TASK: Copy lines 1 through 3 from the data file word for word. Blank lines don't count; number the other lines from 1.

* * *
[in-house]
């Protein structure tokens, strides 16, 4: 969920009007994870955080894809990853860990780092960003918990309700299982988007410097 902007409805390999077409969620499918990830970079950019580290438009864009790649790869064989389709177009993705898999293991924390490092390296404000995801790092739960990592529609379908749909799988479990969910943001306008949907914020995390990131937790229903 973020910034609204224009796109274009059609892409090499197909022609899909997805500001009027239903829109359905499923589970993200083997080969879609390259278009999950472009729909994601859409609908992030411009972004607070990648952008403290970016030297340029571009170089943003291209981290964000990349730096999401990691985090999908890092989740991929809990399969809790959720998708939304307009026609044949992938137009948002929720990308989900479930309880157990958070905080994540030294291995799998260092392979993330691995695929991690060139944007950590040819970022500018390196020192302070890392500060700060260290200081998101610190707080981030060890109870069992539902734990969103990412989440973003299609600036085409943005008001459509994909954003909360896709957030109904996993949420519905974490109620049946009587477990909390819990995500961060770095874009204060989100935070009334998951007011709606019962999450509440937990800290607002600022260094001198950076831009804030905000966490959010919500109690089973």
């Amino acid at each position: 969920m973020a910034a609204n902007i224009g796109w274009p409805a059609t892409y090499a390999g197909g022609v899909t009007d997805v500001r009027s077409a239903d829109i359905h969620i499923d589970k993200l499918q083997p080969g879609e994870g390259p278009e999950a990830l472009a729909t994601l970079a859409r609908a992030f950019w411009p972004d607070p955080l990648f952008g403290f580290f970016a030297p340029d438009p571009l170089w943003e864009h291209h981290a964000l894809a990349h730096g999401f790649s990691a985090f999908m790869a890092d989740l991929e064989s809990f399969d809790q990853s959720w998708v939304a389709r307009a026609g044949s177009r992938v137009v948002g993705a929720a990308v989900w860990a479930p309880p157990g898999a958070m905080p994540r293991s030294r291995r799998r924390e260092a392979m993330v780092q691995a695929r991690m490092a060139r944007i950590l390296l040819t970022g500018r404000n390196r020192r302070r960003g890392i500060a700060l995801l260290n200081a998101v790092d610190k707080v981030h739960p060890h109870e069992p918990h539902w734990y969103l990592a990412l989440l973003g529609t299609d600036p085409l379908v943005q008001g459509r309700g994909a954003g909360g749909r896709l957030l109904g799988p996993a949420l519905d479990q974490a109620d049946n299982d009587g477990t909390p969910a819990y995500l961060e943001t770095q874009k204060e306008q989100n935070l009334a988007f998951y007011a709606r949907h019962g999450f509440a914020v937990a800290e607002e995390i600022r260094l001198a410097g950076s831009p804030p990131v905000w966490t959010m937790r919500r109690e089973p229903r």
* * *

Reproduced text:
[in-house]
């Protein structure tokens, strides 16, 4: 969920009007994870955080894809990853860990780092960003918990309700299982988007410097 902007409805390999077409969620499918990830970079950019580290438009864009790649790869064989389709177009993705898999293991924390490092390296404000995801790092739960990592529609379908749909799988479990969910943001306008949907914020995390990131937790229903 973020910034609204224009796109274009059609892409090499197909022609899909997805500001009027239903829109359905499923589970993200083997080969879609390259278009999950472009729909994601859409609908992030411009972004607070990648952008403290970016030297340029571009170089943003291209981290964000990349730096999401990691985090999908890092989740991929809990399969809790959720998708939304307009026609044949992938137009948002929720990308989900479930309880157990958070905080994540030294291995799998260092392979993330691995695929991690060139944007950590040819970022500018390196020192302070890392500060700060260290200081998101610190707080981030060890109870069992539902734990969103990412989440973003299609600036085409943005008001459509994909954003909360896709957030109904996993949420519905974490109620049946009587477990909390819990995500961060770095874009204060989100935070009334998951007011709606019962999450509440937990800290607002600022260094001198950076831009804030905000966490959010919500109690089973």
């Amino acid at each position: 969920m973020a910034a609204n902007i224009g796109w274009p409805a059609t892409y090499a390999g197909g022609v899909t009007d997805v500001r009027s077409a239903d829109i359905h969620i499923d589970k993200l499918q083997p080969g879609e994870g390259p278009e999950a990830l472009a729909t994601l970079a859409r609908a992030f950019w411009p972004d607070p955080l990648f952008g403290f580290f970016a030297p340029d438009p571009l170089w943003e864009h291209h981290a964000l894809a990349h730096g999401f790649s990691a985090f999908m790869a890092d989740l991929e064989s809990f399969d809790q990853s959720w998708v939304a389709r307009a026609g044949s177009r992938v137009v948002g993705a929720a990308v989900w860990a479930p309880p157990g898999a958070m905080p994540r293991s030294r291995r799998r924390e260092a392979m993330v780092q691995a695929r991690m490092a060139r944007i950590l390296l040819t970022g500018r404000n390196r020192r302070r960003g890392i500060a700060l995801l260290n200081a998101v790092d610190k707080v981030h739960p060890h109870e069992p918990h539902w734990y969103l990592a990412l989440l973003g529609t299609d600036p085409l379908v943005q008001g459509r309700g994909a954003g909360g749909r896709l957030l109904g799988p996993a949420l519905d479990q974490a109620d049946n299982d009587g477990t909390p969910a819990y995500l961060e943001t770095q874009k204060e306008q989100n935070l009334a988007f998951y007011a709606r949907h019962g999450f509440a914020v937990a800290e607002e995390i600022r260094l001198a410097g950076s831009p804030p990131v905000w966490t959010m937790r919500r109690e089973p229903r």